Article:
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Retail Ombudsman complaint levels hit 40 per day

More than 10,000 stores and shoppers turned to The Retail Ombudsman, an independent watchdog set up to mediate disputes, during the service’s first six months.

Problems related to returns dominated complaints over the period, accounting for around 31%, followed by deliveries (16%) and faulty goods (8%), the body has revealed.

Chief ombudsman Dean Dunham, a former consumer rights lawyer, told Drapers complaints are at their highest level since it launched in January, reaching close to 40 per day.

He said fashion retailers in particular need to make their returns policies more visible online.

“The retailers who fare the best and receive the fewest complaints are the ones that give a clear explanation of their returns policy. It’s about thinking of terms and conditions less like a legal document and more like guidance for the shopper.”

Of the 10,000 complaints, around 7,000 were taken on by the ombudsman’s 37 full-time caseworkers and 89% were resolved without escalation. The majority of cases continue to rule in favour of the retailer.

Around 4,000 retailers have joined the scheme, while others operate on a case-by-case basis.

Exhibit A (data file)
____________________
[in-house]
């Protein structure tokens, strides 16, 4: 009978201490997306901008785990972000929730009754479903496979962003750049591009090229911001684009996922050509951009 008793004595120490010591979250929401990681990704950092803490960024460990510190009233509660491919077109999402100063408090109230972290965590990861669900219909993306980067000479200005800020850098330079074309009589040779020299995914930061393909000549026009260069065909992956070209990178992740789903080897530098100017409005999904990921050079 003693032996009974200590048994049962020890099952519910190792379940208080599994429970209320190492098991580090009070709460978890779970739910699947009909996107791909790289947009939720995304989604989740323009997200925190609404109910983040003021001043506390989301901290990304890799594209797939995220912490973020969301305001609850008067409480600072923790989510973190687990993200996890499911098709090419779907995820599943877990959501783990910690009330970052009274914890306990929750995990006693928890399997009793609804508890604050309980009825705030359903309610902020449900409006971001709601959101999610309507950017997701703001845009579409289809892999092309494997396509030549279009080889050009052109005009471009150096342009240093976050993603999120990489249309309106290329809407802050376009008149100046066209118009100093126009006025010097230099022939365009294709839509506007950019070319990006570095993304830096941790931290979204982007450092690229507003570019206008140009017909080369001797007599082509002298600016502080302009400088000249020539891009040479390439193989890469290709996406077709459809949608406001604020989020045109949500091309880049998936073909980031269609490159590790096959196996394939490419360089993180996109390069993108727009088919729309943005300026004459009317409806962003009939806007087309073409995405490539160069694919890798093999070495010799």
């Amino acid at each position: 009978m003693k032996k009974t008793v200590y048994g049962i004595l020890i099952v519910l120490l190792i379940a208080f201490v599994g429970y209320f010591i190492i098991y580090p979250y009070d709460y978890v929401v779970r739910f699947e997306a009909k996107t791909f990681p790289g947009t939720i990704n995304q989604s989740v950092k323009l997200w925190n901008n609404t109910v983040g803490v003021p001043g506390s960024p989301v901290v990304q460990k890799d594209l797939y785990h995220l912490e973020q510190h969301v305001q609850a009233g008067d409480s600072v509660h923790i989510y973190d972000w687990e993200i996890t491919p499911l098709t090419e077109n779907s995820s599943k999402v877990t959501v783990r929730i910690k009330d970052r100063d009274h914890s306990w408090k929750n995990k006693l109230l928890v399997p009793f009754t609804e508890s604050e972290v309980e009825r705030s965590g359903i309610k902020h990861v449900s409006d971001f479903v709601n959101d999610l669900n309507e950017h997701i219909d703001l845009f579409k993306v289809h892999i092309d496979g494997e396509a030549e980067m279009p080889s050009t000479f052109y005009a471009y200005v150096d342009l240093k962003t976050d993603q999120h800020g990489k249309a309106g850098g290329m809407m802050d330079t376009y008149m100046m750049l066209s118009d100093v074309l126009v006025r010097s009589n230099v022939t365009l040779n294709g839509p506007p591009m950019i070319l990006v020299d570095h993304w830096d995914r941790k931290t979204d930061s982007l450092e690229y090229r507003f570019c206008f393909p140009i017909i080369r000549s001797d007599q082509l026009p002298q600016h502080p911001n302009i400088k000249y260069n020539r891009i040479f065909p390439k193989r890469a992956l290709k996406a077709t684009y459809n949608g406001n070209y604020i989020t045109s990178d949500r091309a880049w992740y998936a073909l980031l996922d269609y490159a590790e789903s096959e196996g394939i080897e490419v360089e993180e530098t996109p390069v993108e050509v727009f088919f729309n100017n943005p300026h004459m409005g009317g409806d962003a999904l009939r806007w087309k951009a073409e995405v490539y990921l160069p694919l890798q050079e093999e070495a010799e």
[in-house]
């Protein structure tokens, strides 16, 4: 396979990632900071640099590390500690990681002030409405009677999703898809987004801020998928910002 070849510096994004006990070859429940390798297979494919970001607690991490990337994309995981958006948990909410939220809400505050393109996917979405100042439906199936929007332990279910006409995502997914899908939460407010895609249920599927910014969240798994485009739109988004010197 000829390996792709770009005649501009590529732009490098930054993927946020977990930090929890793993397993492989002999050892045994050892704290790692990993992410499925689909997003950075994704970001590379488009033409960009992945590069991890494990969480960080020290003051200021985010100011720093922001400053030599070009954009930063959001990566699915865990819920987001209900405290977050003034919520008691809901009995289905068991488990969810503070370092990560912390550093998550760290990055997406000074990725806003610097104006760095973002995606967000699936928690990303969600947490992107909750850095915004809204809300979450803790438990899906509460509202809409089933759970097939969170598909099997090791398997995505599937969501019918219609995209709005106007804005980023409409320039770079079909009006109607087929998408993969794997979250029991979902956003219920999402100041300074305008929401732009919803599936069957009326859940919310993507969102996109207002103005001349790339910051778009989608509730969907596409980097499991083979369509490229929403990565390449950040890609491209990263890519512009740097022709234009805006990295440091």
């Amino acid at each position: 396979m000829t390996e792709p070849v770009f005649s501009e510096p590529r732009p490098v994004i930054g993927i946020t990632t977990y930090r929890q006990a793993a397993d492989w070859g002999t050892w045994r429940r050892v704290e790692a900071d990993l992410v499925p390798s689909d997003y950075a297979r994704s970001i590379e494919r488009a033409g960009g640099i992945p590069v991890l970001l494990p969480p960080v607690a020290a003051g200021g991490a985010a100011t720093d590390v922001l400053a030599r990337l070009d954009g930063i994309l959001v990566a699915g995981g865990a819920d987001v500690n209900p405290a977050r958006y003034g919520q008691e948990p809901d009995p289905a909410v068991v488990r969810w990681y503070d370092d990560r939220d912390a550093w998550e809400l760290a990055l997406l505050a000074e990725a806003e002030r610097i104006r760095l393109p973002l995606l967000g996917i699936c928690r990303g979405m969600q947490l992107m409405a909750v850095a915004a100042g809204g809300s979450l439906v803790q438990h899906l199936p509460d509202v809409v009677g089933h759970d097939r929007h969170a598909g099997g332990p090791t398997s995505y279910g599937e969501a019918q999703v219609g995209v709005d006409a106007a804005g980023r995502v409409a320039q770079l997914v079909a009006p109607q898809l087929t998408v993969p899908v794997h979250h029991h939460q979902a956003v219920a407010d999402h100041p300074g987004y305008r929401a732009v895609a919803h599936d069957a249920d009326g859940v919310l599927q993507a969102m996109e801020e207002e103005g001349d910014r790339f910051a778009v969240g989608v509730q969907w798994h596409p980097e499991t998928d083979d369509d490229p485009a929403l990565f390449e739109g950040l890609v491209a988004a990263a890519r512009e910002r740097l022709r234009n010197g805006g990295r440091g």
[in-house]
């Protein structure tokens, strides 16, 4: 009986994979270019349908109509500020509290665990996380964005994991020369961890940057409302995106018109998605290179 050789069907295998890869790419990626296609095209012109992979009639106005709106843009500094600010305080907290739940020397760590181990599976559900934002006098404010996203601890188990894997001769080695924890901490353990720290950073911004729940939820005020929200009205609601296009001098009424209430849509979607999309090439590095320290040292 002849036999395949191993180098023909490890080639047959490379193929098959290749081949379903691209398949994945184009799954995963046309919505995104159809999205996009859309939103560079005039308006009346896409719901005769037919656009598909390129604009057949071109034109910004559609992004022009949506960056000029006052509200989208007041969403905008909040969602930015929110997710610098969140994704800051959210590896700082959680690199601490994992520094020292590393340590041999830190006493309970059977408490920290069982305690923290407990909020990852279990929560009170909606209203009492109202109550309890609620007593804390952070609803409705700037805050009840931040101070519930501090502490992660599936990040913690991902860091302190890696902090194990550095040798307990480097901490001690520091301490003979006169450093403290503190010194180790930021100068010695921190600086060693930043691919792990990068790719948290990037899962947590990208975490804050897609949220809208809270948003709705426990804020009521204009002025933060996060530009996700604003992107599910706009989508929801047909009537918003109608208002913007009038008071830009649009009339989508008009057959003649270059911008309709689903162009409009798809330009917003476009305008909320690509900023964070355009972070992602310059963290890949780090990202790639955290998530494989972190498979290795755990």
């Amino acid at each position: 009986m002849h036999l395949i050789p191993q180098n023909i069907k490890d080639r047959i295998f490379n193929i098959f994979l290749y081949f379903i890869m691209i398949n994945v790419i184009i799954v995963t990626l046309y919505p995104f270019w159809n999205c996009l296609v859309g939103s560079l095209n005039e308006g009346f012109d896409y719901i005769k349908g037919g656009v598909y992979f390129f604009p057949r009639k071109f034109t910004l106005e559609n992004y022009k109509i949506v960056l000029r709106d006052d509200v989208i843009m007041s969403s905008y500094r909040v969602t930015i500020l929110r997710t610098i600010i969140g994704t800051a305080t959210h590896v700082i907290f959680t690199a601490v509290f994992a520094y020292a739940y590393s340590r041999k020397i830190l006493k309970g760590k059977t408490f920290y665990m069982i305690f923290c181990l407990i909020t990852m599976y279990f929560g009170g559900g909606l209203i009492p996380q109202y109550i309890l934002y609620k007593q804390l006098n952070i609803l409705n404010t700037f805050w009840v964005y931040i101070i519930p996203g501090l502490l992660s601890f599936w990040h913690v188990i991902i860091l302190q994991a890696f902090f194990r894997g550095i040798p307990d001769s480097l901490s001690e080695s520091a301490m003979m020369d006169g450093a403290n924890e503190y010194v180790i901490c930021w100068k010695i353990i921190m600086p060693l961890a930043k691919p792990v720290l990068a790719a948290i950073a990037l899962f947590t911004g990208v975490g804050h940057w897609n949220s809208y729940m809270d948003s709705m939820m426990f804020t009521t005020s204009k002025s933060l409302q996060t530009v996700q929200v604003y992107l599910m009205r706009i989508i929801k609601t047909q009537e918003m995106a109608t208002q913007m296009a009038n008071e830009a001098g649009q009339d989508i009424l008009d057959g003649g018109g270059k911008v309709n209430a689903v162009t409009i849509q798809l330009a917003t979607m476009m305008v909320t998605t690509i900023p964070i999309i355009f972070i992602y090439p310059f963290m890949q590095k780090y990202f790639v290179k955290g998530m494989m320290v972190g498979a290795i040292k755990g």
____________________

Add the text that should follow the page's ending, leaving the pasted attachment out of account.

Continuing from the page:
Dunham said a high number of members are fashion retailers, including independents and high street brands, but he declined to say how many. Most are expected to be named on July 9 when a new European law around consumer complaints will come into effect.

The legislation will require all retailers in the UK to provide guidance on alternative dispute resolution schemes. Those signed up to the Retail Ombudsman will be automatically compliant with the European law.

Voluntary membership to the ombudsman scheme costs £100 per year for small independents with fewer than five stores and reaches £2,600 for businesses with more than 100 stores, plus an additional £45 for each case that the ombudsman takes on.

In May, serial entrepreneur and Poundland founder Steve Smith joined the Retail Ombudsman’s Independent Standards Board. He joined the body’s chairman, Sir Eric Peacock, who previously ran businesses supplying Asda, Marks & Spencer and Mothercare.

At the time of launching, the Retail Ombudsman estimated that, in 2013, around 6.4 million complaints were made to retailers.


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